The arrest by the Canadian government of Chinese tech company Huawei's CFO Meng Wanzhou has put a new spotlight on that company and the U.S. government's national security issues with having such technology be part of critical communications networks.
“There is ample evidence to suggest that no major Chinese company is independent of the Chinese government and Communist Party – and Huawei, which China’s government and military tout as a ‘national champion,’ is no exception," said Sen. Mark Warner (D-Va.) in a statement on the arrest. "It has been clear for some time that Huawei, like ZTE, poses a threat to our national security. Now we know that Huawei, like ZTE, has violated U.S. sanctions law. It's my hope that the Trump Administration will hold Huawei fully accountable for breaking sanctions law, as it failed to do in the case of ZTE."
Warner is vice chair of the Senate Intelligence Committee.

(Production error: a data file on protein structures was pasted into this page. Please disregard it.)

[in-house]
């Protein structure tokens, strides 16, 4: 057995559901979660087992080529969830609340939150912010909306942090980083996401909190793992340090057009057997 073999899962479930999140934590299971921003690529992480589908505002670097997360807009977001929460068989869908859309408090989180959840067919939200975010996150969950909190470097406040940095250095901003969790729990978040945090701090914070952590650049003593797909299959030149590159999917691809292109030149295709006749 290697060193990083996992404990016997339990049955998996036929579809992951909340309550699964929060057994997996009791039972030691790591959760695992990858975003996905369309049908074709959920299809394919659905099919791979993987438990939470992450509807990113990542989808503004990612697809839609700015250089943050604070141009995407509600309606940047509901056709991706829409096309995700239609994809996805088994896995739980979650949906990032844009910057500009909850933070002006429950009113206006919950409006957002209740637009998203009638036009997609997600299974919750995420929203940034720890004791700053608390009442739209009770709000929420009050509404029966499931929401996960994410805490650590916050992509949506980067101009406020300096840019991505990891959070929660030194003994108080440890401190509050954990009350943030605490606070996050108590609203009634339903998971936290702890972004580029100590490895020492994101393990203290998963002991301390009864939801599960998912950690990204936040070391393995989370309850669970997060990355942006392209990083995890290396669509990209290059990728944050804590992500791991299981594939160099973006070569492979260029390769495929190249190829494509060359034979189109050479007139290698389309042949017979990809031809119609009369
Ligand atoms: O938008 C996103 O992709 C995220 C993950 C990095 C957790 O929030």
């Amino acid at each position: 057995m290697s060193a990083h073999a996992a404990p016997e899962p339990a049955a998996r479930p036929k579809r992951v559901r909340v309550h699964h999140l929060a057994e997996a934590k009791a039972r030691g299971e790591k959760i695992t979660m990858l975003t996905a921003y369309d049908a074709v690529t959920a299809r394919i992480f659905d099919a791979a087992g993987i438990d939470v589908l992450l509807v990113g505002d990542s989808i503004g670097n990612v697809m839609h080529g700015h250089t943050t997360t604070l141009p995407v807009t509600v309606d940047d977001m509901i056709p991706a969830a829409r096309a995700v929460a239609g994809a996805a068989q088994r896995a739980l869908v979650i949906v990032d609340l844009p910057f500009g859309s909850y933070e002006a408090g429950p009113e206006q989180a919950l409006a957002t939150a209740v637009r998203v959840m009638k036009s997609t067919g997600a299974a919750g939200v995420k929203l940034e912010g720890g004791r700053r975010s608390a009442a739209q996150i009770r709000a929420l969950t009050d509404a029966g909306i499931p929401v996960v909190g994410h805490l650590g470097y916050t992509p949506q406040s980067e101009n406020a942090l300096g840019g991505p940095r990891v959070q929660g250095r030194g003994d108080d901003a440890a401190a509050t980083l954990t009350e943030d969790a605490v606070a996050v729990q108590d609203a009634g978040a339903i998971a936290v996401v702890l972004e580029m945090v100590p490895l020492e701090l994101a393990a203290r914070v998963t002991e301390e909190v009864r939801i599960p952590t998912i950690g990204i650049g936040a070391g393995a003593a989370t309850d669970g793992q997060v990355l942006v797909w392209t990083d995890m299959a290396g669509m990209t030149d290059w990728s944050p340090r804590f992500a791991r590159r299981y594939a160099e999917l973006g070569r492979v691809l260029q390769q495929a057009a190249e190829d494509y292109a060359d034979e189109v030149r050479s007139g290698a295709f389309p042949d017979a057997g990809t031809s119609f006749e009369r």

The Trump Administration rescinded a ban on U.S. tech supplies to ZTE after the President met with his Chinese counterpart.
"I continue to strongly urge our close ally Canada to reconsider Huawei’s inclusion in any aspect of its 5G infrastructure," said Warner.
Back in October, Warner teamed with Sen. Marco Rubio (R-Fla.) another strong critic of Huawei and ZTE, on a letter to Canadian Prime Minister Justin Trudeau urging that exclusion.
He also pushed for a law setting in stone the conditions Huawei agreed to in order to secure the Trump administrations removal of the U.S. export ban.
“Yesterday’s arrest of Meng Wanzhou underscores a troubling trend of Chinese companies and state actors flouting the rule of law and stealing from U.S. companies," said Senate Judiciary Committee Chairman Chuck Grassley (R-Iowa). "Ms. Wanzhou’s arrest comes on the heels of the October arrest of Yanjun Xu, an operative for the Chinese Ministry of State who allegedly targeted GE Aviation and other companies to recruit their employees in order to steal trade secrets. Two Chinese intelligence officers and a team of hackers were also charged in October in a separate case involving theft of commercial aviation technology. In November, the Justice Department announced charges against a Chinese state-owned enterprise for stealing trade secrets of an American semiconductor company."